NSF announces new Center for Braiding Indigenous Knowledges and Science

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Science and Technology Centers supports innovative, complex research and education projects.

September 7, 2023

The U. S. National Science Foundation has announced a $120 million investment over five-year to support four new Science and Technology Centers (STCs). Since program inception in 1987, the STC: Integrative Partnerships program has supported exceptionally innovative, complex research and education projects that have opened up new areas of science and engineering and developed breakthrough technologies. Each awardee will receive approximately $6 million per year over a five-year period, with the possibility of continual funding for up to five additional years. 
The NSF Center for Braiding Indigenous Knowledges and Science (CBIKS) aims to advance knowledge about environmental change and its effects on food and cultural systems at local and global scales by combining Indigenous knowledge with Western science in effective, ethical and novel ways. The center's goal is not only to increase what researchers know about interactions between the natural world and human societies, but also to impact how they investigate and address related societal challenges.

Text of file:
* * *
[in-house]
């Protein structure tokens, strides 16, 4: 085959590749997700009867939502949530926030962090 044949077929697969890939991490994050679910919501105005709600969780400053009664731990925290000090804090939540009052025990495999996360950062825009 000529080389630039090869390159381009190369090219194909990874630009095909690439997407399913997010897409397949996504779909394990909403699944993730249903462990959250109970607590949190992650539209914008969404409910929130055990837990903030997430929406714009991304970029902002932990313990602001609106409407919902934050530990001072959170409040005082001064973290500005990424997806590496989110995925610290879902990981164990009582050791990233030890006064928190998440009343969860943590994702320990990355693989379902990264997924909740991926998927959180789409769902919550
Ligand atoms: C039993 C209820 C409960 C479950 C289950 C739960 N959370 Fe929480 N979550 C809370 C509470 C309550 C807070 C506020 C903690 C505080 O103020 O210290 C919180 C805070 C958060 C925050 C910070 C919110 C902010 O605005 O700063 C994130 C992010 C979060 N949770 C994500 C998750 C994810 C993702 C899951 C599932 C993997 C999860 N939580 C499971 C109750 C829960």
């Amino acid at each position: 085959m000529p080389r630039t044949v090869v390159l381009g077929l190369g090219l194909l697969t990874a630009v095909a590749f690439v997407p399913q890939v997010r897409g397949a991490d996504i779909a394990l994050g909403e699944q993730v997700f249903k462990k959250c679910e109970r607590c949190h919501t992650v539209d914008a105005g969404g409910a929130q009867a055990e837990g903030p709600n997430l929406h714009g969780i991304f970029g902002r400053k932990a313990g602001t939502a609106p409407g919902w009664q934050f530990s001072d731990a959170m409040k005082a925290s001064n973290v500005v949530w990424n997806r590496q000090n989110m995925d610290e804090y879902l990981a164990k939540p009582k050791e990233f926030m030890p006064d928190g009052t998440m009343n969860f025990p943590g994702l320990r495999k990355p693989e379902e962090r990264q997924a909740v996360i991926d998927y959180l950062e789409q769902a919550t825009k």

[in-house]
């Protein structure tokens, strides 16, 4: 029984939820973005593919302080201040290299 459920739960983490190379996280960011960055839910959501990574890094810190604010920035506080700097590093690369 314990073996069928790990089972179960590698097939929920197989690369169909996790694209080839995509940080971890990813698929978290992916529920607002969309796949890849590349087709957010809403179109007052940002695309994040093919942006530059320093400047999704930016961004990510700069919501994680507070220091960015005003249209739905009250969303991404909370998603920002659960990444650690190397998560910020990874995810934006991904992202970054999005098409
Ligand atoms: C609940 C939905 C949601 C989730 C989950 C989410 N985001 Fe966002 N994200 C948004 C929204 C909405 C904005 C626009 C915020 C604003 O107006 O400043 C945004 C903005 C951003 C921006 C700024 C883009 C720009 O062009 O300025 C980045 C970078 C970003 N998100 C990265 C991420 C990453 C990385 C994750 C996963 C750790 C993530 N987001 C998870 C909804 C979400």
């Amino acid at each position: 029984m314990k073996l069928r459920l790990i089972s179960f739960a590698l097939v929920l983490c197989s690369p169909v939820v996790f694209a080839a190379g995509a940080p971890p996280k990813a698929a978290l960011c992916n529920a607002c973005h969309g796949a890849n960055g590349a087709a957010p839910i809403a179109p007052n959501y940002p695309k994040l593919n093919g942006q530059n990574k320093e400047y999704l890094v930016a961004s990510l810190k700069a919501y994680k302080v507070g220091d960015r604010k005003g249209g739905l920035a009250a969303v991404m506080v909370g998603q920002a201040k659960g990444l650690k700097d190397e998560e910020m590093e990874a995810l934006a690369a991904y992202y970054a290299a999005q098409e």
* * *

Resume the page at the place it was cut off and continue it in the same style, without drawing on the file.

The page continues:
CBIKS is led by a team of researchers from the University of Massachusetts Amherst; Northern Arizona University; University of Maine; University of California, Santa Cruz; University of Washington; Montana State University; Western Washington University; Huliauapaʻa; Alaska Pacific University; New York University; College of Menominee Nation; University of Michigan; Gedakina; and SUNY College of Environmental Science and Forestry. CBIKS also includes partnerships with 57 Indigenous communities. Eight regional research hubs include partners from multiple institutions across the social sciences, geosciences and environmental sciences, as well as Indigenous communities. 

The U.S. National Science Foundation propels the nation forward by advancing fundamental research in all fields of science and engineering. NSF supports research and people by providing facilities, instruments and funding to support their ingenuity and sustain the U.S. as a global leader in research and innovation. With a fiscal year 2023 budget of $9.5 billion, NSF funds reach all 50 states through grants to nearly 2,000 colleges, universities and institutions. Each year, NSF receives more than 40,000 competitive proposals and makes about 11,000 new awards. Those awards include support for cooperative research with industry, Arctic and Antarctic research and operations, and U.S. participation in international scientific efforts.

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